By Clement Woo, VAFF Executive Member
On Saturday, August 8, we hosted our first ever InstaMeet in Vancouver’s historic Chinatown. You may be wondering, what is an InstaMeet? Basically, it’s a gathering of Instagrammers who meet up to explore, connect and take photos with one another. Given VAFF’s theme of “community” for 2015, this was a perfect opportunity to grow our audience and spread the word about the festival.
So we met on a typical cloudy Vancouver afternoon at International Village (home of our annual film festival in November) and after a round of introductions, we were off to our first stop: Shanghai Alley. Known as the centre of community life in Chinatown from the 1890s to mid 1920s, not many original buildings remain today except for two, with unique turquoise facades. There are also various displays which talk about the history of Chinatown and in the centre of the alley is a replica of the Western Han Dynasty bell, a gift to the citizens of Vancouver from its sister city of Guangzhou. However, it was mysteriously missing when we were visiting that day! (Hopefully it was just undergoing repairs.)
After meandering through the alley whilst taking photos and passing by the Millennium Gate, the official gateway into Chinatown, we made our way towards Sun Yat-Sen Park. This beautiful urban oasis is quite the hidden gem in Vancouver, but it was full of tourists and locals alike on a Saturday afternoon. Nonetheless, we managed to get some cool reflection shots in the pond, which was full of water lilies and large koi fish.
The annual Chinatown Festival was also happening that weekend, so that probably contributed to the large crowds. After exploring the park, we eventually wandered through some of the booths on the street and even got some free swag!
Having made arrangements for a tour at the Rennie Collection, we headed over just as it started to rain. The Rennie Collection is a private art gallery owned by Bob Rennie, a local real estate marketer, located in the Wing Sang building, the oldest in Chinatown. Currently on display at the gallery was an assortment of artwork by Lara Favaretto. Her artworks are centred around the theme of celebration, but the juxtaposition with its surroundings takes away the “fun” factor and speaks to the monotony and repetition of human life. On the roof of the gallery is a large neon sign: EVERYTHING IS GOING TO BE ALRIGHT. This iconic art installation by Martin Creed seems to optimistically give hope for the future, especially given its location in the Downtown Eastside, one of the poorest neighbourhoods in Canada, but funnily enough, that was not the purpose of the original artwork at all (the sign was actually a personal reminder to Creed after a bad breakup).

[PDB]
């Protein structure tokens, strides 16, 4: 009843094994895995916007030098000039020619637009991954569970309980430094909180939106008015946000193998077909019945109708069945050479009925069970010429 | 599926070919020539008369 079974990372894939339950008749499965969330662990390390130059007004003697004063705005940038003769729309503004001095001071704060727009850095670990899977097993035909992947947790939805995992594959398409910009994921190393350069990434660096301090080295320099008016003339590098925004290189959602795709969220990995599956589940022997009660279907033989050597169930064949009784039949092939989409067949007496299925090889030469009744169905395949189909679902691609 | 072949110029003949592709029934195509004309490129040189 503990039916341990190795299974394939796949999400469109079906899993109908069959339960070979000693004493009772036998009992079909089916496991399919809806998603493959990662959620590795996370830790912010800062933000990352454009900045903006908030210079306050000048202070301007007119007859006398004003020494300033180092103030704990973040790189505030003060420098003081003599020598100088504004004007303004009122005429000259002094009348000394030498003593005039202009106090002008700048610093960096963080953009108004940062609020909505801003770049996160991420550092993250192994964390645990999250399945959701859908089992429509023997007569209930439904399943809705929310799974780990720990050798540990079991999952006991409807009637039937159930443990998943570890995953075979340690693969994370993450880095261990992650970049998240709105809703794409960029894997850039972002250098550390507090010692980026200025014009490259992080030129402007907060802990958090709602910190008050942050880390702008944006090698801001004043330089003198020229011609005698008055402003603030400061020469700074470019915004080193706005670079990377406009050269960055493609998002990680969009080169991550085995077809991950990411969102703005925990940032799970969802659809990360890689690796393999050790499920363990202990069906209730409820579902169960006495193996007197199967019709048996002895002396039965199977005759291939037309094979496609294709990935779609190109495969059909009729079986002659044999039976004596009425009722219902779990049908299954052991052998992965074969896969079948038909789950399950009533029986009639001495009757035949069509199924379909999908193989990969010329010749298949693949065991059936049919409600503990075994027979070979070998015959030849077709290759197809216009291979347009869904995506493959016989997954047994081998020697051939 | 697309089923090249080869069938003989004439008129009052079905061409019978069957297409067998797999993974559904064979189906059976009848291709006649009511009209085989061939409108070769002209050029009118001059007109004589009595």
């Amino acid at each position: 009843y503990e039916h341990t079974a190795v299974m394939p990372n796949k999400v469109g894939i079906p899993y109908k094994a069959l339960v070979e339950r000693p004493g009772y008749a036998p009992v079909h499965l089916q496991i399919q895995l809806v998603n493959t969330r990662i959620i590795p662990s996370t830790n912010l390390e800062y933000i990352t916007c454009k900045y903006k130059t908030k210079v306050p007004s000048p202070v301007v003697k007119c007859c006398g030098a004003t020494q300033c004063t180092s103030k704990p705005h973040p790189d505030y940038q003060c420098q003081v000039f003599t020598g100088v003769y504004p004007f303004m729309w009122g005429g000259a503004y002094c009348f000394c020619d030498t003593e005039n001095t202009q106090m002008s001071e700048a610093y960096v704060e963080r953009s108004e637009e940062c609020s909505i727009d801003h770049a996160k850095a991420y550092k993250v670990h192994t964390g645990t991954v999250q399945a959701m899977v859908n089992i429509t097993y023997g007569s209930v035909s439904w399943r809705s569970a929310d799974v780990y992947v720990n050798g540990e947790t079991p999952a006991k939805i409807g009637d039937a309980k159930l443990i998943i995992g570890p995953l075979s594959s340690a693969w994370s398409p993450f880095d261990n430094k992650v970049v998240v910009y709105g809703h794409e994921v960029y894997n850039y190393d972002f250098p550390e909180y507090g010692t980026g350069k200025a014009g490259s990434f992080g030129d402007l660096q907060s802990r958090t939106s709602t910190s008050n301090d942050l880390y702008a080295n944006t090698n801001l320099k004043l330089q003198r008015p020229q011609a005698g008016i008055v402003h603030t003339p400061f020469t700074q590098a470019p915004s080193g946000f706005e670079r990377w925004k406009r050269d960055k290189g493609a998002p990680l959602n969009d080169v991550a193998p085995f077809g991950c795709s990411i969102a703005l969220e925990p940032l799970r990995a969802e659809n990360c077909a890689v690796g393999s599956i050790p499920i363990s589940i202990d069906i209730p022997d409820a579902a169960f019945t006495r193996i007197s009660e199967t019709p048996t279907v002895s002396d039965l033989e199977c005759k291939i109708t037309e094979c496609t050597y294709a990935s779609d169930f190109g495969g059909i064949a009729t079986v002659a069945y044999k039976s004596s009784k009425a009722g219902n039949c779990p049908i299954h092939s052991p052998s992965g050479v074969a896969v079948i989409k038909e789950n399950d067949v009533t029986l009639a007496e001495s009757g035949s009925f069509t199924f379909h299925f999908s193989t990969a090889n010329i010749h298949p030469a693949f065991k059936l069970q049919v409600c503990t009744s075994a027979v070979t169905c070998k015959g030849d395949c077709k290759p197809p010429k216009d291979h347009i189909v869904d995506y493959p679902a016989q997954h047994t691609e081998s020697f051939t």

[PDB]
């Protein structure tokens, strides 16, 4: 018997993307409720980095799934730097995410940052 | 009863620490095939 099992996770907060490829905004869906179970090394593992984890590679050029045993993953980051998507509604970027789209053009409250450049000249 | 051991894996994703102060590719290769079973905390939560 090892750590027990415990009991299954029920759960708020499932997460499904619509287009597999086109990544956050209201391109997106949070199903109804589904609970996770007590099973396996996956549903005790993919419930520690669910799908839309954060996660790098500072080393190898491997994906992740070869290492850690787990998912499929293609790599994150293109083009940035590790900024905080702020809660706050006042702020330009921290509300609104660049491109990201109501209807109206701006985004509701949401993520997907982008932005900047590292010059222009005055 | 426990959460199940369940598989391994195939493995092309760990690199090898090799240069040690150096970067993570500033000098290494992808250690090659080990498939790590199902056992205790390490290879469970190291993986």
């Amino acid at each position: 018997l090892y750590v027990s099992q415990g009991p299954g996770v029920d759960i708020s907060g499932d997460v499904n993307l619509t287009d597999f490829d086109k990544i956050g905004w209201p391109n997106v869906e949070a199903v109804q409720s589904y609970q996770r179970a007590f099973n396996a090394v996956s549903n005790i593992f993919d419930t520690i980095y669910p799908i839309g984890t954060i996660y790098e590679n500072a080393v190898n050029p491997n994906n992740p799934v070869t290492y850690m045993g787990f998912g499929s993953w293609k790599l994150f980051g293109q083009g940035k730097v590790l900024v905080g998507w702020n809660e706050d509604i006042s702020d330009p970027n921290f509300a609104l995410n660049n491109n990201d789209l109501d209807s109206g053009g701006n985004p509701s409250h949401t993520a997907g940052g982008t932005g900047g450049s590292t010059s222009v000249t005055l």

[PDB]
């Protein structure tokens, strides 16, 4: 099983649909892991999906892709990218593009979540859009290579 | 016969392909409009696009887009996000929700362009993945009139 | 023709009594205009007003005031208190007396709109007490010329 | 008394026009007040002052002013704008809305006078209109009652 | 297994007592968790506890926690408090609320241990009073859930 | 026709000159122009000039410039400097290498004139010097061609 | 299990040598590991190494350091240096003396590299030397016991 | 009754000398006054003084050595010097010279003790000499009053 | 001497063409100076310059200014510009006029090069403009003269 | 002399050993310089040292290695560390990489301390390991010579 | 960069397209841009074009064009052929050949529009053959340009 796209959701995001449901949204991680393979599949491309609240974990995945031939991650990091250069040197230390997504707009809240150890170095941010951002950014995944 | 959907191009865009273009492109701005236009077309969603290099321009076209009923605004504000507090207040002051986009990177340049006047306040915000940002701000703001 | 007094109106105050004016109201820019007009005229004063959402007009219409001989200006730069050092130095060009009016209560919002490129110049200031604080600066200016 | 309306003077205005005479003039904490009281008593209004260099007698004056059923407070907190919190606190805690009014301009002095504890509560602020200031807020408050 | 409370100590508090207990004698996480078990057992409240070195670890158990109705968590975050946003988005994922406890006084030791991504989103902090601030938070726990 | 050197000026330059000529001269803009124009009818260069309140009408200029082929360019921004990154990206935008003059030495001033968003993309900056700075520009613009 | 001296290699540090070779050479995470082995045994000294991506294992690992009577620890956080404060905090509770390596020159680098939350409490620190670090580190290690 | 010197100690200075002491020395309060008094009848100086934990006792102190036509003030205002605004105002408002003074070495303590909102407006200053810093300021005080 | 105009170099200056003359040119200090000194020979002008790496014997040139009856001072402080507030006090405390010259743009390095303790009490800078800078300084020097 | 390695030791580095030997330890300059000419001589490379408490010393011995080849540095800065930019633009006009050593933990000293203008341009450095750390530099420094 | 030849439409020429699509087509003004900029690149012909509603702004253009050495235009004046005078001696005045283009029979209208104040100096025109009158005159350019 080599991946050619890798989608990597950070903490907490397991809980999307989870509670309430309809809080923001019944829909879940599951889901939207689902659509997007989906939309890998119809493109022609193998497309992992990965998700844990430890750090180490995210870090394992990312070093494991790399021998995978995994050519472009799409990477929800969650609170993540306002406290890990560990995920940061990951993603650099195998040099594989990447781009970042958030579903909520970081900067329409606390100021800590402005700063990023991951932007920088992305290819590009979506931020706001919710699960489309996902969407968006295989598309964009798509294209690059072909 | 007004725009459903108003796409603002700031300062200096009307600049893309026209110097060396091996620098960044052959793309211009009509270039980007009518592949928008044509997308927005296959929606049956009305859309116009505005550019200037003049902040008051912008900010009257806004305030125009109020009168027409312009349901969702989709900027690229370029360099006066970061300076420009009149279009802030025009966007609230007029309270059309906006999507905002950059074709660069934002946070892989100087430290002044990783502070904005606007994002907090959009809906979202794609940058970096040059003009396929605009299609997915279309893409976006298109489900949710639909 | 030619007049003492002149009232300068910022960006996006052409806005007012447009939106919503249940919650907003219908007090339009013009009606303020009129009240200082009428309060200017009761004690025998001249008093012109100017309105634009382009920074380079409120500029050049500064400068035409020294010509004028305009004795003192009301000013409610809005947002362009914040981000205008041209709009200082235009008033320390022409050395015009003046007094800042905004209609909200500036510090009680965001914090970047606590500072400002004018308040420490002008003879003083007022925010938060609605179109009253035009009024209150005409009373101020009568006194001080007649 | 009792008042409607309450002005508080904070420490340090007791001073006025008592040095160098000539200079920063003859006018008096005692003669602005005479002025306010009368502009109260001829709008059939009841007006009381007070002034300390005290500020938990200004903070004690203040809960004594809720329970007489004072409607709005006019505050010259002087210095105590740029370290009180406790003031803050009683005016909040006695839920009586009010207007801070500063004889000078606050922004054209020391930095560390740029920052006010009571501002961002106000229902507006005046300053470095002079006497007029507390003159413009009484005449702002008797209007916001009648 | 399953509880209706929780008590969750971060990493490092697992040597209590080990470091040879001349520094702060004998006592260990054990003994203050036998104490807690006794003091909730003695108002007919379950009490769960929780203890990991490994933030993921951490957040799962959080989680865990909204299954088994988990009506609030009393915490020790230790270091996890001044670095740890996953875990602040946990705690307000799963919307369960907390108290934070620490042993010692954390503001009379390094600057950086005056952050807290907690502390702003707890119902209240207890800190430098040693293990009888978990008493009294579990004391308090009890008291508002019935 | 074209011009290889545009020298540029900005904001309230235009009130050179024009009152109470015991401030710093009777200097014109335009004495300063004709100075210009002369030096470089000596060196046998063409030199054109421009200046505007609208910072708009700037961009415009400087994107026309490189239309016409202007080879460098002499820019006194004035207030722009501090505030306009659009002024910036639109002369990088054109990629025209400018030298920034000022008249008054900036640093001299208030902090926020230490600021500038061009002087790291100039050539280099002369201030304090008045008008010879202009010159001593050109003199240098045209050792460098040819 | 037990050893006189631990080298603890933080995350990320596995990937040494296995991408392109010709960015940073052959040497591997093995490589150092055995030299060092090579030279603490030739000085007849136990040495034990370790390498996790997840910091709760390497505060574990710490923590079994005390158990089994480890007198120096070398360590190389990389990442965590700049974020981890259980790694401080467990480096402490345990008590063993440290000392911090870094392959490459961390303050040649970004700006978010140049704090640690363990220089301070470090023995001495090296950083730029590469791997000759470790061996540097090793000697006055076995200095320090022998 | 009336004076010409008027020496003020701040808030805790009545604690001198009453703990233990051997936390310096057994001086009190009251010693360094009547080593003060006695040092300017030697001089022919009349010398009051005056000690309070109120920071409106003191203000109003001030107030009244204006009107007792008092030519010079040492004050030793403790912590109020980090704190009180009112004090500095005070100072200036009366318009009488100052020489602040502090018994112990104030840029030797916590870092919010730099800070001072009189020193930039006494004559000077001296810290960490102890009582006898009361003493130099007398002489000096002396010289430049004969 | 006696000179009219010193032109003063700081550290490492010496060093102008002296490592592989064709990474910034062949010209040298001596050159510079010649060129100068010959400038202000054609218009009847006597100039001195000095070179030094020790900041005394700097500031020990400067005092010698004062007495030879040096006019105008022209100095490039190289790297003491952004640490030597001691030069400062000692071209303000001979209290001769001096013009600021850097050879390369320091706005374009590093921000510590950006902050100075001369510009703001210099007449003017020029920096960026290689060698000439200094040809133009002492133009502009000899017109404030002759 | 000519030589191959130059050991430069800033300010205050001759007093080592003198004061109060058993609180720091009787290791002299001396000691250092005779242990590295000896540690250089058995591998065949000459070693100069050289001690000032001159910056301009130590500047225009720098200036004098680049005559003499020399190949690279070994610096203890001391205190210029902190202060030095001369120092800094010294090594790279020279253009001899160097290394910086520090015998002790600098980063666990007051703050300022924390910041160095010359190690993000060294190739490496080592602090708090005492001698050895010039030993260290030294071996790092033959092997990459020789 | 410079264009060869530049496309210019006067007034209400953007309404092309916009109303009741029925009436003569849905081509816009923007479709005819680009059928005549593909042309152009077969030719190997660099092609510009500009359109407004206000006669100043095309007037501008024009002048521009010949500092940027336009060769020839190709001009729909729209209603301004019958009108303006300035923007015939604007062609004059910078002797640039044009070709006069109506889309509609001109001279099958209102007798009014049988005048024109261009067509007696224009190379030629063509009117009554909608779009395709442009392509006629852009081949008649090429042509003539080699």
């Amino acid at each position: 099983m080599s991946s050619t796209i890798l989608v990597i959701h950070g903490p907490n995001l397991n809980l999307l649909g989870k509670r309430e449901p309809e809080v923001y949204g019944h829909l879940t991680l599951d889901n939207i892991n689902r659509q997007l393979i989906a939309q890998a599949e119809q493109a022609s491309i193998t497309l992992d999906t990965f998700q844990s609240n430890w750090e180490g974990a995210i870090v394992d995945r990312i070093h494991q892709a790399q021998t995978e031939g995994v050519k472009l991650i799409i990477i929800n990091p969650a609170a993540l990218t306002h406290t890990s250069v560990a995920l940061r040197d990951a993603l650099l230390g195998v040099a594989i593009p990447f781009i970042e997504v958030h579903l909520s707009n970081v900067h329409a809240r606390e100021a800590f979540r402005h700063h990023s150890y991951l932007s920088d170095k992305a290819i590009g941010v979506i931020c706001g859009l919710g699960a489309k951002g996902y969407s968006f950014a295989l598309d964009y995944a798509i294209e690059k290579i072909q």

Having finished exploring the gallery, we decided to make one more stop at the Carnegie Community Centre to check out its spiral staircase. This historic building used to be the home of the Vancouver Public Library and later the Vancouver Museum, before it was transformed into a community centre. Be forewarned if you do decide to venture there: the area around Main and Hastings is the heart of the Downtown Eastside and you might encounter some “colourful” characters, so exploring with a friend or two is recommended.
It was getting late at that point, so we decided to walk to Gastown to grab some food and drinks. Since spirals were becoming a common theme for the day, we just had to make one more detour to the parkade at the Woodward’s building to check out the huge blue spiral that forms the centre of the parking garage. Another hidden gem that’s popular with photographers and Instagrammers, it is a must see if you’re ever in the area.
After fuelling up with food and drinks at the Revel Room, we were ready to call it a day. But, we still had the VAFF balloons that we’d been carrying around all day, so we decided to head back to the Woodward’s parkade and release them on the roof!
At that point, the sun was peaking out behind the clouds – a fitting end to our first ever InstaMeet. From the roof of the parkade, you get a very unique view of Downtown Vancouver and we noticed the art installation called “Let’s Heal the Divide” was visible from about a block away. This public art piece is part of the Vancouver Biennale, so we decided to make one more pit stop to check it out. Hundreds of photos later, we finally parted ways with the last Instagrammer at the Biennale installation, thus ending an epic and fun-filled five hours of urban exploration!
Special congrats to Dorrington and Kristina, the two winners of our photo contest. Check out more photos from the meet by searching for #VAFFmeet or follow us on Instagram (@VAFFvancouver). Stay tuned, as we plan to host another InstaMeet in the fall, right before the 19th Annual Vancouver Asian Film Festival, running from November 5-8, 2015 at Cineplex Odeon International Village Cinemas.
View more pictures of the VAFFmeet in our photo gallery.